This Week in History


The Montreal Canadiens Win Again!

For the week of Monday April 4, 2011

On April 10, 1956, the Montreal Canadiens won their eighth Stanley Cup after defeating the Detroit Red Wings in the Stanley Cup finals. The Canadiens went on to win five consecutive Stanley Cups from 1956 until 1960, emblematic of the franchise’s domination of North American professional hockey. The Canadiens, also known as the Club de hockey Canadien, is the most successful franchise in National Hockey League history. To date, the club has won 24 Stanley Cups.

Montreal Canadiens, October 1942
© Library and Archives Canada / Gazette Canada Collection / PA - 108357
Featuring the best French-Canadian players of the day, the Canadiens captured the hearts and minds of Montrealers, Quebecers and hockey fans everywhere. The club won its first Stanley Cup in the 1916-17 season against the Portland Rosebuds. In 1917, it became one of the first four teams to join the newly formed NHL.

The major era of the club’s success began when Frank Selke took over the franchise as general manager in 1946, and continued when his protégé, Sam Pollock, succeeded him in 1963. Under their leadership, the Montreal Canadiens enjoyed three dynasty teams, winning the Stanley Cup 16 times in 27 seasons between 1952 and 1979. The team’s outstanding success under Selke’s and Pollock’s leadership was the result of two innovative strategies. Selke funded “farm” teams to “grow” talented new players in communities across Canada, ensuring that the club kept the best players. For his part, Pollock adapted to the introduction of a draft system in the 1960s by trading seasoned players for future NHL stars in the form of draft picks.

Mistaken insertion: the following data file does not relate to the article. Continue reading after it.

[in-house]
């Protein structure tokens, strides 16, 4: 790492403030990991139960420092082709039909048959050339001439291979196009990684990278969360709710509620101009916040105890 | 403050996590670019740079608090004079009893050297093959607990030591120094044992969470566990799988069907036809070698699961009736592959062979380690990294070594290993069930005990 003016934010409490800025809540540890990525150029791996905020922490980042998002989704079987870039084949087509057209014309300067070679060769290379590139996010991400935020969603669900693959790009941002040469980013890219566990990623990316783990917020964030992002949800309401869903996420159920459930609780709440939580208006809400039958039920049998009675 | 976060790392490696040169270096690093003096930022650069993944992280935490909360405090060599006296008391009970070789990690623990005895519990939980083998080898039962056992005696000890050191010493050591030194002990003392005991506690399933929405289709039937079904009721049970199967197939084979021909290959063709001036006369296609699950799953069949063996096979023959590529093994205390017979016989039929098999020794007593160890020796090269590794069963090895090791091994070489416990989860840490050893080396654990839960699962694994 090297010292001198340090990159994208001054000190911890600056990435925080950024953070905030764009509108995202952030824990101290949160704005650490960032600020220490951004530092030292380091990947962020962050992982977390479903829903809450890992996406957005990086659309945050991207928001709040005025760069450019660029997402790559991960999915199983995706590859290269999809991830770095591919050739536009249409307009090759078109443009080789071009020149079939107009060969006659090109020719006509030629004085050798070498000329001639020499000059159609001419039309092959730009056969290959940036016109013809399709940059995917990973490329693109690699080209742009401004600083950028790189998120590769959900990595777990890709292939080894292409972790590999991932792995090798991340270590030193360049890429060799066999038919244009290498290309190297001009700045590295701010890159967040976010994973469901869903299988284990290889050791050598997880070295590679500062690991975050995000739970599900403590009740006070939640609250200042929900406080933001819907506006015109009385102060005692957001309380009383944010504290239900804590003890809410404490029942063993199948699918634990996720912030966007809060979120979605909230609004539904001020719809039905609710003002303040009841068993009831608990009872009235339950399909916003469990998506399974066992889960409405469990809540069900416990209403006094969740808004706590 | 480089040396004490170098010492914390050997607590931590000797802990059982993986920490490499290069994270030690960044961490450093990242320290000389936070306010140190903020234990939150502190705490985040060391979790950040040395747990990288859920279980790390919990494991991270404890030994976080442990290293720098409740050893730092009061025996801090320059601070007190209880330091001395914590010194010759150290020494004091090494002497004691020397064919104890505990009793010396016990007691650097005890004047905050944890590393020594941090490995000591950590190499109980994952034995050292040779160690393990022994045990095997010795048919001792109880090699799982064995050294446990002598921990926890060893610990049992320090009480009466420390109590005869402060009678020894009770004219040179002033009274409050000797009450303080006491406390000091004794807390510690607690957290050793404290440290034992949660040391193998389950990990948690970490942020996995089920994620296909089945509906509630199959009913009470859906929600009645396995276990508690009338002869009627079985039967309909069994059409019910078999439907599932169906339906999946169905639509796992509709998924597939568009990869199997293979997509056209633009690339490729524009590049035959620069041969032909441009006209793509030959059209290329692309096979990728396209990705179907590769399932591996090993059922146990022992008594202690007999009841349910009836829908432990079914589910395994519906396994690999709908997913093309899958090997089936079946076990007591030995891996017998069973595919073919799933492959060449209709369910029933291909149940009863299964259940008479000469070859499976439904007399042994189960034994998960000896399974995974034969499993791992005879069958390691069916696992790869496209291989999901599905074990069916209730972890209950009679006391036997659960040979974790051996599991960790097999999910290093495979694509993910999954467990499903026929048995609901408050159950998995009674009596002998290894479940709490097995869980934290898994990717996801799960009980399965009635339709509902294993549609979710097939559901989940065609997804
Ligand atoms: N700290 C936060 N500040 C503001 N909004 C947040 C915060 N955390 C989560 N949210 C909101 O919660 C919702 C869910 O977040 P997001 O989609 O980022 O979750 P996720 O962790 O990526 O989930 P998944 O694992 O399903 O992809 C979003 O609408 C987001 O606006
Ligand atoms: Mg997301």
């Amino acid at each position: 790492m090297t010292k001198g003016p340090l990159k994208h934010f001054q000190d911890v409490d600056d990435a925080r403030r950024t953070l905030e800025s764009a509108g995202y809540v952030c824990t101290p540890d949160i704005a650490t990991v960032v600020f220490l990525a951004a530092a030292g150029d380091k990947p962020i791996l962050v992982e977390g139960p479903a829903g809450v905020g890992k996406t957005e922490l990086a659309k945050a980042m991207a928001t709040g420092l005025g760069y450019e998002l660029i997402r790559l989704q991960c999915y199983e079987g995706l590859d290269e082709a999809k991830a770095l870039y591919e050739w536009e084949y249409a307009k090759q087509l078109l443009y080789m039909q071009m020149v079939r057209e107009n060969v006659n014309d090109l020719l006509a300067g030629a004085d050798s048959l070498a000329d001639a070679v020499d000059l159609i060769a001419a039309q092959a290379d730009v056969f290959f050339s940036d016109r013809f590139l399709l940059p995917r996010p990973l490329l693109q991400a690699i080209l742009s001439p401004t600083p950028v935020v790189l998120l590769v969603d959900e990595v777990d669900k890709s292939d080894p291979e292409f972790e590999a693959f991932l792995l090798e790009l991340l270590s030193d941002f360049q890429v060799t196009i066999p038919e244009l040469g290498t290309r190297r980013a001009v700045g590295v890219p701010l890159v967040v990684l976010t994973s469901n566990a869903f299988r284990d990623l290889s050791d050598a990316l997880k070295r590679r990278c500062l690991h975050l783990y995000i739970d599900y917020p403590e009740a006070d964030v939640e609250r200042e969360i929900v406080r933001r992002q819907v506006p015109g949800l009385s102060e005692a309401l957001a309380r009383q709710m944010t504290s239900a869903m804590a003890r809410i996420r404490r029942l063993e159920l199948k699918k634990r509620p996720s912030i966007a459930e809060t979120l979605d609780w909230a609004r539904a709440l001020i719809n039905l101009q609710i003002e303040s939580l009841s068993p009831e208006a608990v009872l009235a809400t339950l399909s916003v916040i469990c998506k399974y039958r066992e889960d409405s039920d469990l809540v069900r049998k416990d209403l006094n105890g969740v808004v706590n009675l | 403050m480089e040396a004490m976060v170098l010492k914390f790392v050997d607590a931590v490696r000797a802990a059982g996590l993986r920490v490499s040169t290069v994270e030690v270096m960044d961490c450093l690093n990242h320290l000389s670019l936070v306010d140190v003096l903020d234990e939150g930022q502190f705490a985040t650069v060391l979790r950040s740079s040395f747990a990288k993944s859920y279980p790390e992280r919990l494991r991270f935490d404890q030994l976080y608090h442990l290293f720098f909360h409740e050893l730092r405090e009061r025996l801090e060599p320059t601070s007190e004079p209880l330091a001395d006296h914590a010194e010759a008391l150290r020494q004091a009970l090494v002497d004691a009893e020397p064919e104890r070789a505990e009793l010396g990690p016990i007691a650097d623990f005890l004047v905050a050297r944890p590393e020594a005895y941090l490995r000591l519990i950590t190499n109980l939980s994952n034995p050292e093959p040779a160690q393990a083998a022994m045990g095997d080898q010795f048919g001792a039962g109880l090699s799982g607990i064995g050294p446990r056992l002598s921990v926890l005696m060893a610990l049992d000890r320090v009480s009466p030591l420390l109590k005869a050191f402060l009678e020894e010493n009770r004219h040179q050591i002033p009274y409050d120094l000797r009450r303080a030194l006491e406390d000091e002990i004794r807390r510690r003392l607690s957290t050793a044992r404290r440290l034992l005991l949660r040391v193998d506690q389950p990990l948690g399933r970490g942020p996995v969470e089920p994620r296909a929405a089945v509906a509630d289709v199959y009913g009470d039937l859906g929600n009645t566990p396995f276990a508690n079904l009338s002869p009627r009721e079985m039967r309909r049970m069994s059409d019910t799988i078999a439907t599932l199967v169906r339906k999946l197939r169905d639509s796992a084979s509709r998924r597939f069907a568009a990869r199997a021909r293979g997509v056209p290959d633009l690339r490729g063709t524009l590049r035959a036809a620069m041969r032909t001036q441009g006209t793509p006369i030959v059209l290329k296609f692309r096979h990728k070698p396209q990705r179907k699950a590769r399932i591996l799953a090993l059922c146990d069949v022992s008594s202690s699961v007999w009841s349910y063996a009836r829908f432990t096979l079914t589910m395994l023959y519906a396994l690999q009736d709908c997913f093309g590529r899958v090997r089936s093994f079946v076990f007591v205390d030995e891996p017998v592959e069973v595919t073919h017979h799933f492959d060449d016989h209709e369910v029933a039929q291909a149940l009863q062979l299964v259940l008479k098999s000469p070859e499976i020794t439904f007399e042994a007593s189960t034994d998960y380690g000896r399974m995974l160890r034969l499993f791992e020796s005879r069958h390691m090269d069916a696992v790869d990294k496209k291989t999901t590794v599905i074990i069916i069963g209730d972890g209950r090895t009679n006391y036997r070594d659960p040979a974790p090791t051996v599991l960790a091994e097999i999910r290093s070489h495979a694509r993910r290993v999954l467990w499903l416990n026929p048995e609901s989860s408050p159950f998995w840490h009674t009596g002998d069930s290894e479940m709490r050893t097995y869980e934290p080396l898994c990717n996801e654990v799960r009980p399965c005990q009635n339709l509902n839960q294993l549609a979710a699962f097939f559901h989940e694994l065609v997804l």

Montreal Canadiens enjoy an outdoor practice at home, in Montréal, Quebec.
© Library and Archives Canada / Canada Department of the Interior Collection / PA - 049739

Great and innovative hockey management produced great and innovative hockey players. The Canadiens have had 44 players inducted into the Hockey Hall of Fame, many of whom became legends of the game. Among them are several who had a profound impact on the evolution of professional hockey, such as Jacques Plante, Doug Harvey, Bernard Geoffrion, Maurice Richard, and Howie Morenz. Morenz helped the club win three Stanley Cups in the 1920s and 1930s, and was designated a national historic person in 1976.

For these reasons, the Club de hockey Canadien was designated an event of national historic significance in 2008.

Additional information on the Montreal Canadiens is available in the archives of This Week in History: Hockey Fans riot in the name of Maurice Richard! Hockey at the Forum, Hockey’s First Superstar and Hockey’s Holy Grail.

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